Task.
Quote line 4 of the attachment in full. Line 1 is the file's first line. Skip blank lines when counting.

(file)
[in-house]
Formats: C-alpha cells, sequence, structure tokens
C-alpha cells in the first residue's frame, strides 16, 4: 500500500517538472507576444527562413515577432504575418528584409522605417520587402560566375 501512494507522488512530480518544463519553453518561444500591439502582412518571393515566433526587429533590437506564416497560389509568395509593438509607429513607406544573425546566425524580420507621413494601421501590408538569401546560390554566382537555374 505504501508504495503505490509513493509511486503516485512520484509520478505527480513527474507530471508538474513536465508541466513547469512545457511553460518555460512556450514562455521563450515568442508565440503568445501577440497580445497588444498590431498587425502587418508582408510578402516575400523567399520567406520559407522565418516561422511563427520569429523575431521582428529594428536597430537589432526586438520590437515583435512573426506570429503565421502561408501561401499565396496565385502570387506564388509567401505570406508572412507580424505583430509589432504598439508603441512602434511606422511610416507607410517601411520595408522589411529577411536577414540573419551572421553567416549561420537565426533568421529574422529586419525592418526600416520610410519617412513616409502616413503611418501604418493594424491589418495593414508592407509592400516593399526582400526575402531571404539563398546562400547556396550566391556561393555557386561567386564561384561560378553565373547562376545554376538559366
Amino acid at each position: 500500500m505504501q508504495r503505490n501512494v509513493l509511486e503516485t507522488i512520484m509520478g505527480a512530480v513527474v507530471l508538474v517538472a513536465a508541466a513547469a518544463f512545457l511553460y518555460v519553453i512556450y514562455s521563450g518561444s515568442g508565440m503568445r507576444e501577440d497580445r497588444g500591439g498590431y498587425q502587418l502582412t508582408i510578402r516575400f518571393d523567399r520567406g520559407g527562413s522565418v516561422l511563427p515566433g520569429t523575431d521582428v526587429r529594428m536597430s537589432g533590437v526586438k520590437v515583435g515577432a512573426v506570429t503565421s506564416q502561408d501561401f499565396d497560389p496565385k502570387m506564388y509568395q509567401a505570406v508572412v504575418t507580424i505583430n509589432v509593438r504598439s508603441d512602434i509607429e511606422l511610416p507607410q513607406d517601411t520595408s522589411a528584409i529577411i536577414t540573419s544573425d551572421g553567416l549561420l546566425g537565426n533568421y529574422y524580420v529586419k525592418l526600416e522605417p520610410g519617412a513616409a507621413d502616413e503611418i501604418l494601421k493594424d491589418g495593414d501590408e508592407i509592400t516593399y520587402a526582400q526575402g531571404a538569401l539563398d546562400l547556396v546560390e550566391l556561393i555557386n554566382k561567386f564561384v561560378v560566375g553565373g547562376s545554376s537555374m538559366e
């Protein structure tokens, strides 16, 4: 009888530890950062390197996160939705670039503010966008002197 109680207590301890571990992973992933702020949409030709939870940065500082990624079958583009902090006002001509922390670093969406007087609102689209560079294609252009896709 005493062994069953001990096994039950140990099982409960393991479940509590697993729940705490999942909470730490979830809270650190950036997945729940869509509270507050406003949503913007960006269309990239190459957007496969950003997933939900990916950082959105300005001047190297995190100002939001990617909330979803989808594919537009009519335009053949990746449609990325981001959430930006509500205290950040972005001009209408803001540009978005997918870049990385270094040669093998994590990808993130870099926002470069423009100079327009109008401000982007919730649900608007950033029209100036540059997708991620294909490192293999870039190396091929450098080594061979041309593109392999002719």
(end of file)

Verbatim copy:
Amino acid at each position: 500500500m505504501q508504495r503505490n501512494v509513493l509511486e503516485t507522488i512520484m509520478g505527480a512530480v513527474v507530471l508538474v517538472a513536465a508541466a513547469a518544463f512545457l511553460y518555460v519553453i512556450y514562455s521563450g518561444s515568442g508565440m503568445r507576444e501577440d497580445r497588444g500591439g498590431y498587425q502587418l502582412t508582408i510578402r516575400f518571393d523567399r520567406g520559407g527562413s522565418v516561422l511563427p515566433g520569429t523575431d521582428v526587429r529594428m536597430s537589432g533590437v526586438k520590437v515583435g515577432a512573426v506570429t503565421s506564416q502561408d501561401f499565396d497560389p496565385k502570387m506564388y509568395q509567401a505570406v508572412v504575418t507580424i505583430n509589432v509593438r504598439s508603441d512602434i509607429e511606422l511610416p507607410q513607406d517601411t520595408s522589411a528584409i529577411i536577414t540573419s544573425d551572421g553567416l549561420l546566425g537565426n533568421y529574422y524580420v529586419k525592418l526600416e522605417p520610410g519617412a513616409a507621413d502616413e503611418i501604418l494601421k493594424d491589418g495593414d501590408e508592407i509592400t516593399y520587402a526582400q526575402g531571404a538569401l539563398d546562400l547556396v546560390e550566391l556561393i555557386n554566382k561567386f564561384v561560378v560566375g553565373g547562376s545554376s537555374m538559366e